The Musette: lemon and poppy seed cake

This is an extremely moreish cake. You have been warned. I make this, cut it into squares and freeze it, otherwise it’s all too easy to keep dipping one’s hand into the cake tin for yet another piece. A moment on the lips and a lifetime on the hips unless you’re in calorie deficit after a nice long bike ride!

It’s a cross between a lemon drizzle cake and a lemon and poppy seed muffin. I imagine it’s the sort of cake my late grandmother might have baked to sell in her corner shop, just the thing to have with a morning coffee or afternoon cup of tea. It’s slightly tweaked from Dan Lepard’s excellent book Short and Sweet: The Best of Home Baking.

The cake is also very popular at our cycling club events, which is where this one ended up. Having dropped off a number of cakes for our last club event, the volunteers were seen hovering over them like buzzards. I’m assuming some of the participants got back quickly enough to have a few slices, but the tail-end Charlies were probably all too late.

This cake is too delicious for mere words

Ingredients (cuts into 32-36 small squares)

  • 400g (2 2/3 cups) caster sugar
  • 125g (9 tbsp) unsalted butter
  • 100ml (6 tbsp) buttermilk
  • 50ml (3 tbsp) hot water
  • 2 tbsp finely grated organic lemon zest
  • 100ml (6 tbsp) freshly squeezed lemon juice
  • 3 large organic eggs, approx 45g (1⅔oz) each without the shell
  • 250g (1 2/3 cups) plain (all purpose) flour
  • 2 tsp baking powder
  • 1 tsp of bicarbonate of soda (baking soda)
  • 75g (¾ cup) fine oatmeal (or oats, finely ground in food processor)
  • 30g (4 tbsp) poppy seeds

Method

1. Pre-heat the oven to 180ºC/160ºC fan/gas mark 4 (350ºF/320ºF fan).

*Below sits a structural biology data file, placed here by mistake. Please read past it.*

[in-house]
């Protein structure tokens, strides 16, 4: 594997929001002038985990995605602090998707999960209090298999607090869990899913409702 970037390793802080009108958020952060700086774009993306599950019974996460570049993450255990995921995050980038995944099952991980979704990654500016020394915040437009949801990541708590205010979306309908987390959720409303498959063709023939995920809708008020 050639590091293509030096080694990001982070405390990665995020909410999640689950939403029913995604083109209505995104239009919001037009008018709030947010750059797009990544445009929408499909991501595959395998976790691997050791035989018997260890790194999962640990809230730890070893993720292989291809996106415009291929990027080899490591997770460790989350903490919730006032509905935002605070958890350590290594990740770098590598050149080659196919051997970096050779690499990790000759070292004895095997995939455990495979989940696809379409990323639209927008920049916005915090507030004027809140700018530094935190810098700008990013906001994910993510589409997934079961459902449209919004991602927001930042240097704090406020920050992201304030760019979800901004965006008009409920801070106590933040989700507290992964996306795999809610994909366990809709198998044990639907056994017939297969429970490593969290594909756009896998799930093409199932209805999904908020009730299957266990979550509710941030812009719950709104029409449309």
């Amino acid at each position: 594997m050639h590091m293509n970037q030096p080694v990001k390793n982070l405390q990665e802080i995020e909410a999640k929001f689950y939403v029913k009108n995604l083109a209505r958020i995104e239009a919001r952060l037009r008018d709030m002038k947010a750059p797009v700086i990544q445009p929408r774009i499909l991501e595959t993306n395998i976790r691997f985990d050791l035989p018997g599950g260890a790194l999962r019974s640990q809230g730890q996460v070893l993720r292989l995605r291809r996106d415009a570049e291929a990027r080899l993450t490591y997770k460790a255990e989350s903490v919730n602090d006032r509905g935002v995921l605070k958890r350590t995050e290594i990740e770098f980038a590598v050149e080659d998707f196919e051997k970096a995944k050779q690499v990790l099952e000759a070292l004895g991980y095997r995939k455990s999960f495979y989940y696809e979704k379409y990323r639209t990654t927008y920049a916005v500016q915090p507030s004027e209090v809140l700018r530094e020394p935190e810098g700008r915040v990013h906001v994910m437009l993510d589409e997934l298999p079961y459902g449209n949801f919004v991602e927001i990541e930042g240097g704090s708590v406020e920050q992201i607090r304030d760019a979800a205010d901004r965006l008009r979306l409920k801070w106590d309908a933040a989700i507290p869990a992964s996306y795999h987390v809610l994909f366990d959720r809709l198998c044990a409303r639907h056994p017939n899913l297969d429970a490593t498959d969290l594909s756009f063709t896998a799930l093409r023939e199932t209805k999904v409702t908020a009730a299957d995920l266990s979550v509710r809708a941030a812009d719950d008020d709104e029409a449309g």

2. Grease the base and sides of a baking tin. I typically use a disposable tin-foil one measuring 18cm x 23cm x  5cm (6” x 9” x 2″) – they’re great for storing the cakes in the freezer – which I line with a couple of strips of greaseproof paper to make it easier to remove the cake. In addition, I find it’s an easy size and shape to slice into squares for serving.

3. Beat 250g of the sugar with the butter, buttermilk and lemon zest until pale and fluffy, add in the eggs one at a time and beat well to incorporate. Then beat in the hot water.

4. Sift the flour, bicarbonate of soda (baking soda) and baking powder into a medium mixing bowl, add the oats and poppy seeds, stir to combine. Spoon the dry ingredients into the egg mixture and mix gently until just combined. Do not overmix.

5. Pour the soft-dropping consistency batter into the tin and bake in the centre of the oven for 45-50 minutes, or until a skewer comes out clean.

6. While the cake is cooling in its tin, gently heat the remaining sugar with the lemon juice until it dissolves. Poke holes all over the cake with a skewer and brush the lemon syrup all over the top. Leave to cool, still in the tin, on a wire rack and then dredge with more caster sugar before serving.

This cake is dangerously moreish!

Sheree’s Handy Hints

1. All ingredients should be at room temperature.

2. When I’m baking I always use a timer as it’s so easy to lose track of time. Once you’ve put the cake in the oven, put the timer on for 5-10 minutes less than the cake should take to cook and then check regularly.

3. If you think the cake is browning too quickly, particularly at the edges, cover it with an aluminium-foil tent.

4. I have successfully made the cake substituting coconut cream or vegetable oil for the buttermilk with no noticeable change in either texture or taste.

5. If you don’t like poppy seeds, just leave them out.

The Musette: coconut financieres

When I make  crème anglais (custard), ice cream and lemon curd, I have a lot of leftover egg whites. But I don’t throw these away Instead I store or freeze them to use later in meringues, buttercream, angel food cake, pavlova, mousse, nougat, marshmallow and financieres. The latter were created in the late 1800s by a bakery near the Paris Bourse, currently being renovated and opening in 2020 as the Pinault Collection.